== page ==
Skip to Content

Hot Potato



Astute Inside Track readers will recall that earlier this year, worked alongside friends such as the Pew Charitable Trusts and National Alliance for Nutrition and Activity to send nearly 140,000 comments to the U.S. Department of Agriculture supporting improved nutrition standards for public school meals.

Many of you took part in that effort, telling the USDA to serve more fruits, vegetables and whole grains in schools. But like nearly everything that is discussed among the political class in Washington, the standards have inevitably been met with backlash, with opponents calling them a spud. A huge amount of attention is being paid to a small segment of the standards that seek to reduce the amount of starchy veggies such as the potato that are served in school meals. 

The USDA doesn’t want to sack the potato entirely, mind you. The agency says the new standards merely aim to introduce students to a variety of other vegetables they might not otherwise be eating, a spokeswoman told ABC News.

“The Institute of Medicine and other experts have advised the department that parents already do a great job of serving potatoes to their kids at home, so they don’t need to eat as many potatoes at school,” said USDA spokeswoman Jean Daniel. “The improved nutritional guidelines will add variety to the vegetables our kids currently eat such as carrots, tomatoes and leafy greens ... reducing sodium and increasing whole grains.”

Undeterred, the National Potato Council, the potato’s lobbying arm in Washington — yes, even vegetables have a lobbying arm — has gone on the offensive. They’ve launched a website specifically targeting the proposed standards and touting all the benefits of the spud.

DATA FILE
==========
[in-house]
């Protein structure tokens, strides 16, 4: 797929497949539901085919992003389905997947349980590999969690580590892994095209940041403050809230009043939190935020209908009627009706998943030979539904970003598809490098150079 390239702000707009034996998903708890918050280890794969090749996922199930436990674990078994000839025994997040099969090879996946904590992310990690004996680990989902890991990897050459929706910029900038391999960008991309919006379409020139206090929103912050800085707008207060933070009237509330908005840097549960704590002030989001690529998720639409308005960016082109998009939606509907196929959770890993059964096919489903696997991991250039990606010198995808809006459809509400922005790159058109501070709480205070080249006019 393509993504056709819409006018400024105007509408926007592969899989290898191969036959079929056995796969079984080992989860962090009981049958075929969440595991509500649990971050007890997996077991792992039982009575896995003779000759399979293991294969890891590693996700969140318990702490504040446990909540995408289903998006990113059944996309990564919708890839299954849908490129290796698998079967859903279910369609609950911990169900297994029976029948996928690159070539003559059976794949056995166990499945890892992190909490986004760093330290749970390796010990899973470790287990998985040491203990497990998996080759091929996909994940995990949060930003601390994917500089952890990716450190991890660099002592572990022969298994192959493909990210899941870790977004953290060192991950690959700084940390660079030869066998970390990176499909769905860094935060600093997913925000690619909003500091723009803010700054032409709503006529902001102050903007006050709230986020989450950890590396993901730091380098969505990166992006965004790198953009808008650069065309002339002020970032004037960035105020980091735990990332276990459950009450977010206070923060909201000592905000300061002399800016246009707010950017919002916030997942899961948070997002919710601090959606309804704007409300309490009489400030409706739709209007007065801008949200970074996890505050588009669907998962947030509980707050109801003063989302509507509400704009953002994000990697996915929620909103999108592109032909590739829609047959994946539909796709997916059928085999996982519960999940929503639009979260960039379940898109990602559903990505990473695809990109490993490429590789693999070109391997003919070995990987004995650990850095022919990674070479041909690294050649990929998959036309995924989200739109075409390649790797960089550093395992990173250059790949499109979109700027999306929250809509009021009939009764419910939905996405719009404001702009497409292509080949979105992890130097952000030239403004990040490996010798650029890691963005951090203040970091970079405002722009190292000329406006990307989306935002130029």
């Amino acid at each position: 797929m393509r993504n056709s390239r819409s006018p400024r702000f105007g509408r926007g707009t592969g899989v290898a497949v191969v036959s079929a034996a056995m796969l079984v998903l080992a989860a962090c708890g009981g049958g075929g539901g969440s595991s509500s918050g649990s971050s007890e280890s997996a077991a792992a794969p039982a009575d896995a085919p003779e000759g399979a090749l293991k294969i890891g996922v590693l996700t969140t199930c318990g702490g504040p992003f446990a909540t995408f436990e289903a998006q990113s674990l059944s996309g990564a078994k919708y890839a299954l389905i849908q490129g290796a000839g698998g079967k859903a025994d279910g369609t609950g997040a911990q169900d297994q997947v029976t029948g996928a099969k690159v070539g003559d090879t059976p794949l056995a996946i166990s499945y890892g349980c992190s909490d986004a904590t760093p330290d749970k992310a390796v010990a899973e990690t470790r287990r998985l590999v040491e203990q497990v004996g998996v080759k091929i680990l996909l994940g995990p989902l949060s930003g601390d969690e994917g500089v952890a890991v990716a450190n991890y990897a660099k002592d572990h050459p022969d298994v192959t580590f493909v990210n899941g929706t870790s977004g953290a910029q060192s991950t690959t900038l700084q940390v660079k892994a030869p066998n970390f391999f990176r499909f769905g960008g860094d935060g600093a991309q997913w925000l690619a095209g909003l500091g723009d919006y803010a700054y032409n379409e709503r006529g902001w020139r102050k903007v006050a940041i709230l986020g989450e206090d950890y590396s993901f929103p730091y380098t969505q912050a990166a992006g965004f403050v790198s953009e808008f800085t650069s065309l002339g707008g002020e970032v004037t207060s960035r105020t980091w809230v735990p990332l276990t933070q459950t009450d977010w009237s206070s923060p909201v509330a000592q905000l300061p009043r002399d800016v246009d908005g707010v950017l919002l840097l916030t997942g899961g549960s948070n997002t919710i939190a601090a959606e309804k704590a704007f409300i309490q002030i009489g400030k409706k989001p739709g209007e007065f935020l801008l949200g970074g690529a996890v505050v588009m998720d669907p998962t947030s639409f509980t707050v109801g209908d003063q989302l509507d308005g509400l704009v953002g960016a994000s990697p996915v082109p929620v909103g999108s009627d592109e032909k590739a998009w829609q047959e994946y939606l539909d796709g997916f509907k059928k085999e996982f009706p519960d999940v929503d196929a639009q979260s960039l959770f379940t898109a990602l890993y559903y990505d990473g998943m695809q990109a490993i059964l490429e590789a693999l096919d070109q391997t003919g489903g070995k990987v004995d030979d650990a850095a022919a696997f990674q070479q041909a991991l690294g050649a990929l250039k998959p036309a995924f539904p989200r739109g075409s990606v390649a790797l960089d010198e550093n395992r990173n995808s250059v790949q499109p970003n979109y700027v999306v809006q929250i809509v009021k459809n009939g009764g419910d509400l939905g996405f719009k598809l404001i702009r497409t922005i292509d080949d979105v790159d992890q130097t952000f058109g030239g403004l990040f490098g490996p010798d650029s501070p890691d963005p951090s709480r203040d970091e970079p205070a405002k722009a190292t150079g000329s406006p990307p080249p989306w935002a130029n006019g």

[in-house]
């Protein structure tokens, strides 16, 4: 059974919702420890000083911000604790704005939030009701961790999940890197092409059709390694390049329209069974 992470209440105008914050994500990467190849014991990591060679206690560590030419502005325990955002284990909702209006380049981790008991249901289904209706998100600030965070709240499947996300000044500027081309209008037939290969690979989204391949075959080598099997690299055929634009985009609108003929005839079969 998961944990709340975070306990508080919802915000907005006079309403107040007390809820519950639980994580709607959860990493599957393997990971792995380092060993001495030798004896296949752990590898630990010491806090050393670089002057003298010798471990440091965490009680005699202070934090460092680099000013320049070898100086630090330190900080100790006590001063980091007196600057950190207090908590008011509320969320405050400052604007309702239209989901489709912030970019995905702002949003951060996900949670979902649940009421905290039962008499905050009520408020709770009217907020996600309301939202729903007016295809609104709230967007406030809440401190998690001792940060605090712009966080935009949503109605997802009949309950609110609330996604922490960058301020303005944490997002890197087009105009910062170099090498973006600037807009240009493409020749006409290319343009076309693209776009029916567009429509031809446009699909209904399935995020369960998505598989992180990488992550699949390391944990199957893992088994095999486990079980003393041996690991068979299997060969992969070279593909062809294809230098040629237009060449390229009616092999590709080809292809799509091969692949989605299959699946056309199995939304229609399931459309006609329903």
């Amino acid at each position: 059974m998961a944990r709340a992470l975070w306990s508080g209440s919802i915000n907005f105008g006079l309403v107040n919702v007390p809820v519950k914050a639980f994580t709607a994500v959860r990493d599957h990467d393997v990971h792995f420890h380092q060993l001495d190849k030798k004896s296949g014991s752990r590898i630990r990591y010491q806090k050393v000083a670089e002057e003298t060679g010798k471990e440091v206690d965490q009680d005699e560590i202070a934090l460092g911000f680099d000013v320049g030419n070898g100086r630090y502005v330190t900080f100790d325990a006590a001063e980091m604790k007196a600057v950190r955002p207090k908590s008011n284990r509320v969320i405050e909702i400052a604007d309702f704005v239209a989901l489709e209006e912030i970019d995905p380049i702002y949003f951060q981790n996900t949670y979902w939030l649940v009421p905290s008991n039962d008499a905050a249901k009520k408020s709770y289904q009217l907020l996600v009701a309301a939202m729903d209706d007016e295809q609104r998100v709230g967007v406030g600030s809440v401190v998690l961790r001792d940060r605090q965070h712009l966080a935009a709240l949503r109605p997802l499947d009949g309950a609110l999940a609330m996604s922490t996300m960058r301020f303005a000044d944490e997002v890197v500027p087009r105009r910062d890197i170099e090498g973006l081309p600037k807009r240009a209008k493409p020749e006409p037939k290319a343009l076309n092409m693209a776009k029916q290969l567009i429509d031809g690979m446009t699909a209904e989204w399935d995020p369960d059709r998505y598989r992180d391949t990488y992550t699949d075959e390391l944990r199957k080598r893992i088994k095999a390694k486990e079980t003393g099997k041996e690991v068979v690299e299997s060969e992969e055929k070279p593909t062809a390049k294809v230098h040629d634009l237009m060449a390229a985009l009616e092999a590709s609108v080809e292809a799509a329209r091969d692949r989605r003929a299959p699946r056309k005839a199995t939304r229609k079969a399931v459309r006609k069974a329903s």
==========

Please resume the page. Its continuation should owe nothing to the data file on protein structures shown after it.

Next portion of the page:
Many experts working in the childhood obesity movement actually agree that potatoes can be a healthy part of a meal. But the problem with potatoes in schools is that often, they are the sole vegetable being served — and typically, they are prepared in an unhealthy fashion. 

Lindsey Turner, a researcher with Bridging the Gap, tells The Inside Track that her group’s research has shown potatoes are served in abundance in public schools in unhealthy ways, often fried or pre-fried and then reheated.

For example, Bridging the Gap found that during the 2007-08 school year, nine percent of elementary schools offered deep fried potatoes and 53 percent served oven baked french fried potatoes in a la carte venues. Similar research conducted during the 2006-08 school years found that in 52 percent of high schools, french fries were served some days or most every day. 

(Full disclosure: Bridging the Gap is funded by the Robert Wood Johnson Foundation. is a project of the Robert Wood Johnson Foundation.) 

“Part of the issue is making sure the schools have the facilities to prepare the product that doesn’t involve a lot of fat,” Turner says.

It isn’t all bad news for the potato lobby, we point out. While the new standards seek to reduce the consumption of white potatoes in schools, they actually encourage schools to serve more sweet potatoes.